Eric: You come back from Iraq and go around the world fighting. The New York Times reported that the number of homicides by American Iraq war vets has increased. What is your take on that?
Doug: Wow. I definitely did start fighting because I was pretty angry, man. I am not going to lie about that. I had a lot of issues coming back from Iraq. Not to get too political about this, but when you are deprived of everything that makes you a human being for a year straight and you are in a completely foreign place with people that you may not enjoy being around, it is pretty stressful. I think a lot of the guys who are coming back with PTSD isn't necessarily because of combat. Combat never bothered me, I enjoyed it, I loved being shot at. I think a lot of times people coming back with PTSD it is more of a stress issue. You forget what the real world is like when you are over there for a year, year and a half. The world becomes this violent, extremely irritating place. It is really terrible so many of the guys are coming back with all these issues. As far as it goes with me, yeah, I did start fighting originally because I had a lot of anger I wanted to get out, but a couple months into it, I worked through it. Everything now is good and, man, I probably should not have told you that! I was never insane, I was just a little irritated when I got back. Punching people in the face and getting punched in the face, for me, was kind of a road to redemption. It was therapeutic to me. I think it worked out a lot better than taking medication or going to a doctor ever would have. I can honestly say I fight now because I enjoy the sport of it, and the excitement of it, without any desire to hurt anyone.
Eric: On a personal level, after you came back from your 10-country tour, how were you changed?
Jimmy: I, personally, was a different person than when I started this. You really can't go through what Doug and I went through and stay the same. On a personal level, the world got a lot, lot bigger because not only are we going to these different locations but we are training right along side these guys that are fighting right along side us. We made friends and brothers around the world. So it really widens up your world and gives you new respect for everyone who does what we do. We all do it for different reasons, but fighters are fighters and they are all great people. Having experienced what we did and having trained with those guys was a gift. You come back a much humbler person having dealt with all this.
Doug: I know Jimmy and I have both changed dramatically over this year. It is like a college education in itself. I definitely feel much more spiritual at the end of this year, much more grounded and sure of myself. Also, the view of our world has changed. We have seen extreme poverty, horrible situations, and gotten a great perspective of how blessed we are in this country with our lifestyle. On top of that we have gone through some crazy ordeals, and I remember half way though this year I stopped and thought to myself, for the first time in my life, I feel like a man - a grown man. We went through some shit this year, but if you can survive that fire and come out the other end you can definitely feel sure and confident of yourself and I feel like I will never be afraid of anything again.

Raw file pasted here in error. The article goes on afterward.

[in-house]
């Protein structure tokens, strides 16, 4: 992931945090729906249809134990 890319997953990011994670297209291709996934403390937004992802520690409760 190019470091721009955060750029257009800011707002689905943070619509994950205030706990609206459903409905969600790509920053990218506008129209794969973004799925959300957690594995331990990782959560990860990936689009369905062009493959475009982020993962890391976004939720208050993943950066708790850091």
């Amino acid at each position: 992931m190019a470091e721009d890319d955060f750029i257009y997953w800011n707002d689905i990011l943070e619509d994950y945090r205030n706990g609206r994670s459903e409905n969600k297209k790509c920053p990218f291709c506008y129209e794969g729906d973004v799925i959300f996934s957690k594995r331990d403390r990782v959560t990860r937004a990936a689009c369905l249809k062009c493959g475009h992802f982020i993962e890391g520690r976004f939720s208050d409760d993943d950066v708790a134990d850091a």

Eric: What did you find most challenging?
Jimmy: Personally, the hardest thing was that since I have a fighting background, I am a strong guy, in good shape and I would tend to pick up the styles quickly. At the end, you are in front of your master and students as they say, "Jimmy, if you concentrate on stick fighting (or whatever style we were doing) you would be a world champion. You are one of us." And it was hard because I am a MMA (Mixed Martial Arts) fighter and it is a different sport. I can't do ten different martial arts. Each style wanted you to be part of their style and commit to their style because we picked it up so quickly. Knowing that I am an MMA fighter, I can't commit and totally step in and be part of their style, which they really want you to do. That was hard.
Eric: What is a gentler side of your personalities that you think people would be surprised to find out?
Doug: Jimmy loves to cuddle with strange men.
Jimmy: Umm, yeah, occasionally. No, just you Doug. Don't act like it is everyone, you are special!
Doug: No, to be honest I am an artist. I love to paint and that takes priority over fighting. Art is my thing and Jimmy knows whenever we had down time I would be in my room painting pictures or sketching away.
Jimmy: I love animals and if someone is cruel to an animal I will, like, cripple someone over it!
Doug: Jimmy's soft side still involves crippling someone.
Jimmy: I love my mom.
Fight Quest, airs Fridays at 10 p.m. ET/PT on the Discovery Channel. This Friday (February 22) will take place in Israel and then February 29 will bring the fighters back to America (San Jose, CA). To find out more click